Converting a Garage into a Room? Don’t Make These 8 Mistakes

Jun 16, 2021

For many homeowners, their garage looks like an opportunity. By converting a garage into a room, you can expand your square footage without altering the footprint of your property. Plus, a garage is already a standing structure, making gaining more living space easier to tackle than an addition.

However, whether your dream is to convert a garage to a bedroom, home office, or any other living space, certain garage conversion mistakes can cost you. If you want to avoid the consequences of a misstep, here are eight mistakes that you don’t want to make.

8 Garage Conversion to Living Space Mistakes You Don’t Want to Make

1. Underestimating the Work Involved

When you’re converting a garage into a room, it’s common to underestimate the work involved. While the process is less complex than building from scratch in many cases – and less costly too – there are many steps involved.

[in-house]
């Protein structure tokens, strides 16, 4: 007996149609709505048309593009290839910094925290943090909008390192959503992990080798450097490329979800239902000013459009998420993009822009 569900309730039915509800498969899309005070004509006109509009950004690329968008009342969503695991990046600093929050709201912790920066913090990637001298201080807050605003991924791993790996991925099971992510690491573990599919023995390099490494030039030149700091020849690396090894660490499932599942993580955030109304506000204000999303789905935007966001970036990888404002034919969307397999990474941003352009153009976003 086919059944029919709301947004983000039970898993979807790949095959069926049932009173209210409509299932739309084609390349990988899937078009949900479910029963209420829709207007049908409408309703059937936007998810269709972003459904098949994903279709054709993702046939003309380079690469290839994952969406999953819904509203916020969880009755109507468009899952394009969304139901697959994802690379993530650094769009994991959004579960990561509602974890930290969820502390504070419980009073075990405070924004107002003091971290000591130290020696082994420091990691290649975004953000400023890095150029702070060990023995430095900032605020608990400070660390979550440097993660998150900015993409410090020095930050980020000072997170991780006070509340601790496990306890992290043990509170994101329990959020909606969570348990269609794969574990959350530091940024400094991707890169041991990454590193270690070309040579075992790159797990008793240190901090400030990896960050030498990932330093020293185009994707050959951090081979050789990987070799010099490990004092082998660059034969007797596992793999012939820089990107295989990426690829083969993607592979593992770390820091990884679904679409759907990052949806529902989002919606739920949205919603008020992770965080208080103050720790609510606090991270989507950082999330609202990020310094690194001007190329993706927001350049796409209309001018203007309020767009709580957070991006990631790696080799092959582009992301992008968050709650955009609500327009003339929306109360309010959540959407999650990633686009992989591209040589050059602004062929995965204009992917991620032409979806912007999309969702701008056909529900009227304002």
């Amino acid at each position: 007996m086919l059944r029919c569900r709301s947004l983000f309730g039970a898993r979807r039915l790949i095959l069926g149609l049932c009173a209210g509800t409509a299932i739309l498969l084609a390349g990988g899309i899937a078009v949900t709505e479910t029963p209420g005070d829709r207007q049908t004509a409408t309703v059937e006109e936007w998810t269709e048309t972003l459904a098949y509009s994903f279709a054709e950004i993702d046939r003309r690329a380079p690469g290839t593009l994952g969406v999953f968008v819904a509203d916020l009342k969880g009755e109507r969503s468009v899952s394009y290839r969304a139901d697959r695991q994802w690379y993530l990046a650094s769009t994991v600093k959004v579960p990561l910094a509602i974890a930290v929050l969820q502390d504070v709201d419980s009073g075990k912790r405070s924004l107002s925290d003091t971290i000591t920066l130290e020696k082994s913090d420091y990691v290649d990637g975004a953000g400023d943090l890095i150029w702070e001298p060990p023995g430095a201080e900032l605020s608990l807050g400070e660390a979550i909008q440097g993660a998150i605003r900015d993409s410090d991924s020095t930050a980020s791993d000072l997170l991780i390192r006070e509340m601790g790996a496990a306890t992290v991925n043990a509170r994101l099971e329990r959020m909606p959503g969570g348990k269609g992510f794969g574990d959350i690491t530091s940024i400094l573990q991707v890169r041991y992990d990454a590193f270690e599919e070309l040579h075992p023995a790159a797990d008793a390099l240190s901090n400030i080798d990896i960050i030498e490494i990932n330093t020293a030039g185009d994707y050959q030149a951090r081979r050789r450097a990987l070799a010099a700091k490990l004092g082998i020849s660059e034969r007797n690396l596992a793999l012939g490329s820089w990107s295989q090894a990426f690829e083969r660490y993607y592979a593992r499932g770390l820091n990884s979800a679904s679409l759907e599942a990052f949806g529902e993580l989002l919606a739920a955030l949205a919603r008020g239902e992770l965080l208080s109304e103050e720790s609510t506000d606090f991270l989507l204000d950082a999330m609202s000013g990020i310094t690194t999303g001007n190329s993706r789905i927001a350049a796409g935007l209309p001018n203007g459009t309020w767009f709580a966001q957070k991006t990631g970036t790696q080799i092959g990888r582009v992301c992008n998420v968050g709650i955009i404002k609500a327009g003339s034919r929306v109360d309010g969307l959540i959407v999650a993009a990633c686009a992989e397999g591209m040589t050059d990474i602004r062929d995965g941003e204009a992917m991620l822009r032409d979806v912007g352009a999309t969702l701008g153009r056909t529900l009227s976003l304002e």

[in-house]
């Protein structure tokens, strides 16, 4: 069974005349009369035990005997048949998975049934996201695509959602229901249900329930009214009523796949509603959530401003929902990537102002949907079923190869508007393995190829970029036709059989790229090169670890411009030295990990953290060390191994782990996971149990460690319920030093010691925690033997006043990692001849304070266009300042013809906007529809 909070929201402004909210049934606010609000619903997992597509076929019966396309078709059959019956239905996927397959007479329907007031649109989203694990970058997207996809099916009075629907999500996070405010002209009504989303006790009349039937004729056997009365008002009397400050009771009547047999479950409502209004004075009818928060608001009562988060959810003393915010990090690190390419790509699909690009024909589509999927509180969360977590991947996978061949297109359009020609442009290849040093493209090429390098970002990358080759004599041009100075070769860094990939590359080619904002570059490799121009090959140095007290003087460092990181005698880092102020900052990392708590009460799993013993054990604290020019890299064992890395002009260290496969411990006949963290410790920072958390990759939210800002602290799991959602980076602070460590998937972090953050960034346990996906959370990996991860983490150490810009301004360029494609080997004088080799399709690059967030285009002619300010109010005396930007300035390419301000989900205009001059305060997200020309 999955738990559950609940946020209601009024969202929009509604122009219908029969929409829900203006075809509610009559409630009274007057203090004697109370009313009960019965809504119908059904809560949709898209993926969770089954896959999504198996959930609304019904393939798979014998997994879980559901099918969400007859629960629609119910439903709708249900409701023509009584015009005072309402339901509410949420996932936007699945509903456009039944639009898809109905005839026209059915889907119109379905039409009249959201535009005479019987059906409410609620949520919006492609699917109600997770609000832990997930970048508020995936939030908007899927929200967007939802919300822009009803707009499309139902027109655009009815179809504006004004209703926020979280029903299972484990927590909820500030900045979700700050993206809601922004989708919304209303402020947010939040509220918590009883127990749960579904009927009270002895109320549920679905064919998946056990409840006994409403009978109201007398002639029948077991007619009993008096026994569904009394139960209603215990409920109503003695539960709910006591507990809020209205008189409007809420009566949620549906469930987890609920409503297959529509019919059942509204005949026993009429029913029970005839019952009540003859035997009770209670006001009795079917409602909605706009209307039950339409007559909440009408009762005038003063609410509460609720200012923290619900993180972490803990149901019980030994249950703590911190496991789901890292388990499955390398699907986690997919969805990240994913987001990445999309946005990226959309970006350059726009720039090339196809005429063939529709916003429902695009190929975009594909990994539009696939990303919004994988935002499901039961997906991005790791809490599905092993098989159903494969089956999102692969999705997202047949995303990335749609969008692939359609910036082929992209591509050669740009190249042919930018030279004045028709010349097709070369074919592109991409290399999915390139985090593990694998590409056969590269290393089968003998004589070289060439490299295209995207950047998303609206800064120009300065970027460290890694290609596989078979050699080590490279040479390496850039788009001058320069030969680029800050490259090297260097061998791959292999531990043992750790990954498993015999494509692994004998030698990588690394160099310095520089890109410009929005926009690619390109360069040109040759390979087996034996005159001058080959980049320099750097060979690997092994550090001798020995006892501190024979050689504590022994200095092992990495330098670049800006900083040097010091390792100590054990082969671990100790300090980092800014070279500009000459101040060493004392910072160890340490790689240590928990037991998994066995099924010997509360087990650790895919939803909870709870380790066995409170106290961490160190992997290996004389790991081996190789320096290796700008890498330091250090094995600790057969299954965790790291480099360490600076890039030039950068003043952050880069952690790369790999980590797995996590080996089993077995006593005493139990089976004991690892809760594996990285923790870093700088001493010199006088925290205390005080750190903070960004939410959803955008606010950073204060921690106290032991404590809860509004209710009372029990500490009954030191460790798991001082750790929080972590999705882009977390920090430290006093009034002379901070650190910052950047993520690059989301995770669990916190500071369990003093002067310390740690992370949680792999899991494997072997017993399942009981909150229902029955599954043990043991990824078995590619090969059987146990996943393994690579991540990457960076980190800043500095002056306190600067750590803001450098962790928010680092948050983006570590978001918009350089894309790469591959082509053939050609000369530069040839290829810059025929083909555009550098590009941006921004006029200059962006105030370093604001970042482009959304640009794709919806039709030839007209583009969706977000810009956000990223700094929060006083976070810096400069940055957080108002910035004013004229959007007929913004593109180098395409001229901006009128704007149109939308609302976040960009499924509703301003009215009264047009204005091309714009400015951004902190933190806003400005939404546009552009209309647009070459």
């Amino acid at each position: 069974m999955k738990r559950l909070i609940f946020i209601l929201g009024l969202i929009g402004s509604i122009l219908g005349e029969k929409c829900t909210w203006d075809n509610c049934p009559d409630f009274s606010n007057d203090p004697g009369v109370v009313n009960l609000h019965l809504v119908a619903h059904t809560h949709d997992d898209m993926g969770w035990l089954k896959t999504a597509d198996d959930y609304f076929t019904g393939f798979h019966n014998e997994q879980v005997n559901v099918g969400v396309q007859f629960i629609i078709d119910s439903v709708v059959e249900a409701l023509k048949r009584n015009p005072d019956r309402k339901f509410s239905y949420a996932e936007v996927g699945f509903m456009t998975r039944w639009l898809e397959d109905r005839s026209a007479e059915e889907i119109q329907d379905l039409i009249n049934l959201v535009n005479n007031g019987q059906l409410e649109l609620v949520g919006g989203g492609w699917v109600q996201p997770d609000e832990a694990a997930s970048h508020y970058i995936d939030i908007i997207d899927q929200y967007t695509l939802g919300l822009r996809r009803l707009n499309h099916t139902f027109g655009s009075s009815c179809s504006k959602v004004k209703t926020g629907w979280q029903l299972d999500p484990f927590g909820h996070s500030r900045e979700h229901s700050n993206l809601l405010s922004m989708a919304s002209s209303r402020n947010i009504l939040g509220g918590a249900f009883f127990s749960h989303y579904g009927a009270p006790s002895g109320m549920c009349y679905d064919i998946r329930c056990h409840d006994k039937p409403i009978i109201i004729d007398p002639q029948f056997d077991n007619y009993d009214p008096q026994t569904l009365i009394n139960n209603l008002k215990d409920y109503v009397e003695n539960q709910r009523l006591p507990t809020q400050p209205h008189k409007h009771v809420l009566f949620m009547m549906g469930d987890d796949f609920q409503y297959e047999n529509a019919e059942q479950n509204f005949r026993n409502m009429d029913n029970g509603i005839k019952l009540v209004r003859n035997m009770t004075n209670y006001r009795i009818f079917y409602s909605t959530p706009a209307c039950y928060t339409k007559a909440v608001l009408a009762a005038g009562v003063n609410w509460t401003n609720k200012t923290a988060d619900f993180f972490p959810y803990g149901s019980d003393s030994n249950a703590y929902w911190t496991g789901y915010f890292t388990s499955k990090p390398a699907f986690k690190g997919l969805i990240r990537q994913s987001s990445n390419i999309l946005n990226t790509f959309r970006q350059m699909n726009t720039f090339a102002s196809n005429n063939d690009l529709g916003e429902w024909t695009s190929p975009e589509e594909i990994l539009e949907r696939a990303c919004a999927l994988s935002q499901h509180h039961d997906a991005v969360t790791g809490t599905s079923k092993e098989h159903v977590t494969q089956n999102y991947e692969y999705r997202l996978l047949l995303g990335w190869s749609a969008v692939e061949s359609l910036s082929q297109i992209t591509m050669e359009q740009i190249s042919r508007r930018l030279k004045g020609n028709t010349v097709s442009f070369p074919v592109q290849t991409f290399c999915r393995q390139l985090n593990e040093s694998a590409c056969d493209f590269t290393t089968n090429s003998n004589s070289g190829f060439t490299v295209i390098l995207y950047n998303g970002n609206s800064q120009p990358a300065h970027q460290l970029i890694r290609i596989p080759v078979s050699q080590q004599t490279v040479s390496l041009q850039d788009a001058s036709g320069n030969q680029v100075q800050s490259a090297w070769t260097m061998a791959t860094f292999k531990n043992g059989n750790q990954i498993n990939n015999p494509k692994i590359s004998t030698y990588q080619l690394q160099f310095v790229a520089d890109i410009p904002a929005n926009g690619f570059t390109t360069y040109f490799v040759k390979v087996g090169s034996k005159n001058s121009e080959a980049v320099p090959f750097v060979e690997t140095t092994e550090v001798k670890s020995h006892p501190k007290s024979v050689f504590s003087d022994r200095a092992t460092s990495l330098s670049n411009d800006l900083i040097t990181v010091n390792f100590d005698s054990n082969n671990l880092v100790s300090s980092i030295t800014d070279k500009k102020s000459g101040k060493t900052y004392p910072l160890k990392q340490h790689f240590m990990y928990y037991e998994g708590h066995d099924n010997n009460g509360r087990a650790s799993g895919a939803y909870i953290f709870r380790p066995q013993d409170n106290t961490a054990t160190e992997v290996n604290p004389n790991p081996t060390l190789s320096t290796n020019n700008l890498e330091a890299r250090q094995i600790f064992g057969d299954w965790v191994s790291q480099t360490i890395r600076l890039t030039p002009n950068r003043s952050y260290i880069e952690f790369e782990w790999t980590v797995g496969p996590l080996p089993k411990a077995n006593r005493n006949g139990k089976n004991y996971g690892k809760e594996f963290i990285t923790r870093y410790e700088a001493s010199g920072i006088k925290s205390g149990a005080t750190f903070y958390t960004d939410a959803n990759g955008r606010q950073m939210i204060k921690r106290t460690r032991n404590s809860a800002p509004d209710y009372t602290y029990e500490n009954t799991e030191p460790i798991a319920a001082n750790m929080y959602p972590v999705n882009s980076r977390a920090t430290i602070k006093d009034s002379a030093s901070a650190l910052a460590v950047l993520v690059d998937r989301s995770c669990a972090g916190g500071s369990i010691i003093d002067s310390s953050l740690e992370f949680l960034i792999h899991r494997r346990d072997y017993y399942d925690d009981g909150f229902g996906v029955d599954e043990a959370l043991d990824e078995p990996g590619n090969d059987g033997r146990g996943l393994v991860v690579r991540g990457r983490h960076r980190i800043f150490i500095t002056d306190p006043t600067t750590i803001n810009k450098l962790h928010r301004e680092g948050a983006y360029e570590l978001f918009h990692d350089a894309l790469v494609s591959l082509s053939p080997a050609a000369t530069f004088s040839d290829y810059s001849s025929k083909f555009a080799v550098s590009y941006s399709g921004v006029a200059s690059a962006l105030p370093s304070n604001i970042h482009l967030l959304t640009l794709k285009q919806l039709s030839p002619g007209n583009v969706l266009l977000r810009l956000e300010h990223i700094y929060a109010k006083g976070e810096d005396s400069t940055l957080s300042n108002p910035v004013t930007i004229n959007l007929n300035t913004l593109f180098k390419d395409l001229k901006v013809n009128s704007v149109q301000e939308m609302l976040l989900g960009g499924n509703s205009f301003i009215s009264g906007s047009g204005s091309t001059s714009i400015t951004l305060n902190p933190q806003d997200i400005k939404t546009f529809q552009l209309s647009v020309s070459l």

Typically, garages don’t inherently meet the same building standards that living spaces have to cover. You may need to raise the floor, thicken the walls for insulation, run electrical, update the ventilation, extend your heating and cooling system, update the windows or doors, and more.

It’s crucial to take into account every step you need to take to meet local building codes. Otherwise, your attempt to turn a garage into a room won’t pass the inspection.

Garage conversion mistakes

2. Skipping a Formal Plan

While it may seem like converting a garage into a room wouldn’t require a formal remodeling plan, that isn’t the case. A plan serves as an outline for all of the work needed, giving your contractor a functional map to follow. Additionally, plans are usually required to get a permit, something you typically need before doing any major remodeling.

Even if you don’t intend to make any significant changes to the space, like adding or removing walls, get a formal plan. It doesn’t necessarily have to come from an engineer or an architect unless you’re making structural changes. But having something drawn out is beneficial, keeping you and the contractor on the same page.

3. Not Getting a Permit

Any major structural change to your home – including a garage conversion to living space – typically requires a permit. The permit serves as permission from a local government agency, ensuring they approve of the work and that it meets local ordinances.